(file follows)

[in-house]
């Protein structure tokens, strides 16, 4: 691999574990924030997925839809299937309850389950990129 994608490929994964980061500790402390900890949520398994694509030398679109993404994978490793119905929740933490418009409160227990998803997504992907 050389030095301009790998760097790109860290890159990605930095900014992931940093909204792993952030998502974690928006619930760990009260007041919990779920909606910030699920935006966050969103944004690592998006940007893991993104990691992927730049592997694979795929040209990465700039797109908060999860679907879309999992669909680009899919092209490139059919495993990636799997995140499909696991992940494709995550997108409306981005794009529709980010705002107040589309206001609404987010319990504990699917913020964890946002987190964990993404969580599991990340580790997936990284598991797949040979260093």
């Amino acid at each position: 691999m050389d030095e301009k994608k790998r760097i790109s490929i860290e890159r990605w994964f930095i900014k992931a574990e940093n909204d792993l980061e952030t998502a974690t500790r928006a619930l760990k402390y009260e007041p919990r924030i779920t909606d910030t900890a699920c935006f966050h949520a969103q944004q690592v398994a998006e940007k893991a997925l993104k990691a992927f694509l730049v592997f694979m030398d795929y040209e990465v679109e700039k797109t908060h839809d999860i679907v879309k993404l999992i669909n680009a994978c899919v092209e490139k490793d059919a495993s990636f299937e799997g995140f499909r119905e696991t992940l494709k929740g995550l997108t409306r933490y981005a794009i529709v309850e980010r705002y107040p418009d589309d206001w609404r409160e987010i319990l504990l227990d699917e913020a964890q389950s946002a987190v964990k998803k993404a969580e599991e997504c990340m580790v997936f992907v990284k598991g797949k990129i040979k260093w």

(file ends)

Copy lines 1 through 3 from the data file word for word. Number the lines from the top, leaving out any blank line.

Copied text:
[in-house]
């Protein structure tokens, strides 16, 4: 691999574990924030997925839809299937309850389950990129 994608490929994964980061500790402390900890949520398994694509030398679109993404994978490793119905929740933490418009409160227990998803997504992907 050389030095301009790998760097790109860290890159990605930095900014992931940093909204792993952030998502974690928006619930760990009260007041919990779920909606910030699920935006966050969103944004690592998006940007893991993104990691992927730049592997694979795929040209990465700039797109908060999860679907879309999992669909680009899919092209490139059919495993990636799997995140499909696991992940494709995550997108409306981005794009529709980010705002107040589309206001609404987010319990504990699917913020964890946002987190964990993404969580599991990340580790997936990284598991797949040979260093």
């Amino acid at each position: 691999m050389d030095e301009k994608k790998r760097i790109s490929i860290e890159r990605w994964f930095i900014k992931a574990e940093n909204d792993l980061e952030t998502a974690t500790r928006a619930l760990k402390y009260e007041p919990r924030i779920t909606d910030t900890a699920c935006f966050h949520a969103q944004q690592v398994a998006e940007k893991a997925l993104k990691a992927f694509l730049v592997f694979m030398d795929y040209e990465v679109e700039k797109t908060h839809d999860i679907v879309k993404l999992i669909n680009a994978c899919v092209e490139k490793d059919a495993s990636f299937e799997g995140f499909r119905e696991t992940l494709k929740g995550l997108t409306r933490y981005a794009i529709v309850e980010r705002y107040p418009d589309d206001w609404r409160e987010i319990l504990l227990d699917e913020a964890q389950s946002a987190v964990k998803k993404a969580e599991e997504c990340m580790v997936f992907v990284k598991g797949k990129i040979k260093w």